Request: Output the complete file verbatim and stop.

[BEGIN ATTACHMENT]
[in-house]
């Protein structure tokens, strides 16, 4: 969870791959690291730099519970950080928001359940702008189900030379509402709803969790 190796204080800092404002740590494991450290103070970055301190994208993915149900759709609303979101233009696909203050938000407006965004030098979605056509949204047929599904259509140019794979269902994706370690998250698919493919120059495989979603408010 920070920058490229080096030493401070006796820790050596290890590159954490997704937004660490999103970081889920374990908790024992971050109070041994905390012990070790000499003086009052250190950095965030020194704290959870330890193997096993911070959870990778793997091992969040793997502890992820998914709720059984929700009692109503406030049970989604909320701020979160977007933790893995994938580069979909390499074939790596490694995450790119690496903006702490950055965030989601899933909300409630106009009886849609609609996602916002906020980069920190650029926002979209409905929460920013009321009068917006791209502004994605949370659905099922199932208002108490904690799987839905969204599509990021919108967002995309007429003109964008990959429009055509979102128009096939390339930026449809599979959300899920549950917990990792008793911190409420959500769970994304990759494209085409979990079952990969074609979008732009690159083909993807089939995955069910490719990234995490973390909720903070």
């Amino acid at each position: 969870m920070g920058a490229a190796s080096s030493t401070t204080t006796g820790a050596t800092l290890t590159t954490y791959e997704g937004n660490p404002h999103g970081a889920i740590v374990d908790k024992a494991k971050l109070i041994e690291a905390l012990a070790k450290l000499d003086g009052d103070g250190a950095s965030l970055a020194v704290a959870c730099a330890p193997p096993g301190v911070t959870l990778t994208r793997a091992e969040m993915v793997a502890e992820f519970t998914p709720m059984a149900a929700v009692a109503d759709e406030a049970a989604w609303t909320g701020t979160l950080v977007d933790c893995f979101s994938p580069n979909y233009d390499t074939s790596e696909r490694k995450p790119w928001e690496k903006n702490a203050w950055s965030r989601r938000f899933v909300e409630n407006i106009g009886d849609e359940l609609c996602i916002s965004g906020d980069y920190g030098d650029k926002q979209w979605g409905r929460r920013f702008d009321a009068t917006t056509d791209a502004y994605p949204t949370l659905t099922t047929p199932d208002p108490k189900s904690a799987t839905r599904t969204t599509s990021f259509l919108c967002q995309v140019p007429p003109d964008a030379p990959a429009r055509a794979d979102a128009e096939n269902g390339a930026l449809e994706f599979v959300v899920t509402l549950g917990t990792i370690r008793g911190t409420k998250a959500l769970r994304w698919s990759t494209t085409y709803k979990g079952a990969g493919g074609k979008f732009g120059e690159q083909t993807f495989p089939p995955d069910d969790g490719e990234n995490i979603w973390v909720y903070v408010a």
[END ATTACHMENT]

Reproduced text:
[in-house]
């Protein structure tokens, strides 16, 4: 969870791959690291730099519970950080928001359940702008189900030379509402709803969790 190796204080800092404002740590494991450290103070970055301190994208993915149900759709609303979101233009696909203050938000407006965004030098979605056509949204047929599904259509140019794979269902994706370690998250698919493919120059495989979603408010 920070920058490229080096030493401070006796820790050596290890590159954490997704937004660490999103970081889920374990908790024992971050109070041994905390012990070790000499003086009052250190950095965030020194704290959870330890193997096993911070959870990778793997091992969040793997502890992820998914709720059984929700009692109503406030049970989604909320701020979160977007933790893995994938580069979909390499074939790596490694995450790119690496903006702490950055965030989601899933909300409630106009009886849609609609996602916002906020980069920190650029926002979209409905929460920013009321009068917006791209502004994605949370659905099922199932208002108490904690799987839905969204599509990021919108967002995309007429003109964008990959429009055509979102128009096939390339930026449809599979959300899920549950917990990792008793911190409420959500769970994304990759494209085409979990079952990969074609979008732009690159083909993807089939995955069910490719990234995490973390909720903070």
């Amino acid at each position: 969870m920070g920058a490229a190796s080096s030493t401070t204080t006796g820790a050596t800092l290890t590159t954490y791959e997704g937004n660490p404002h999103g970081a889920i740590v374990d908790k024992a494991k971050l109070i041994e690291a905390l012990a070790k450290l000499d003086g009052d103070g250190a950095s965030l970055a020194v704290a959870c730099a330890p193997p096993g301190v911070t959870l990778t994208r793997a091992e969040m993915v793997a502890e992820f519970t998914p709720m059984a149900a929700v009692a109503d759709e406030a049970a989604w609303t909320g701020t979160l950080v977007d933790c893995f979101s994938p580069n979909y233009d390499t074939s790596e696909r490694k995450p790119w928001e690496k903006n702490a203050w950055s965030r989601r938000f899933v909300e409630n407006i106009g009886d849609e359940l609609c996602i916002s965004g906020d980069y920190g030098d650029k926002q979209w979605g409905r929460r920013f702008d009321a009068t917006t056509d791209a502004y994605p949204t949370l659905t099922t047929p199932d208002p108490k189900s904690a799987t839905r599904t969204t599509s990021f259509l919108c967002q995309v140019p007429p003109d964008a030379p990959a429009r055509a794979d979102a128009e096939n269902g390339a930026l449809e994706f599979v959300v899920t509402l549950g917990t990792i370690r008793g911190t409420k998250a959500l769970r994304w698919s990759t494209t085409y709803k979990g079952a990969g493919g074609k979008f732009g120059e690159q083909t993807f495989p089939p995955d069910d969790g490719e990234n995490i979603w973390v909720y903070v408010a």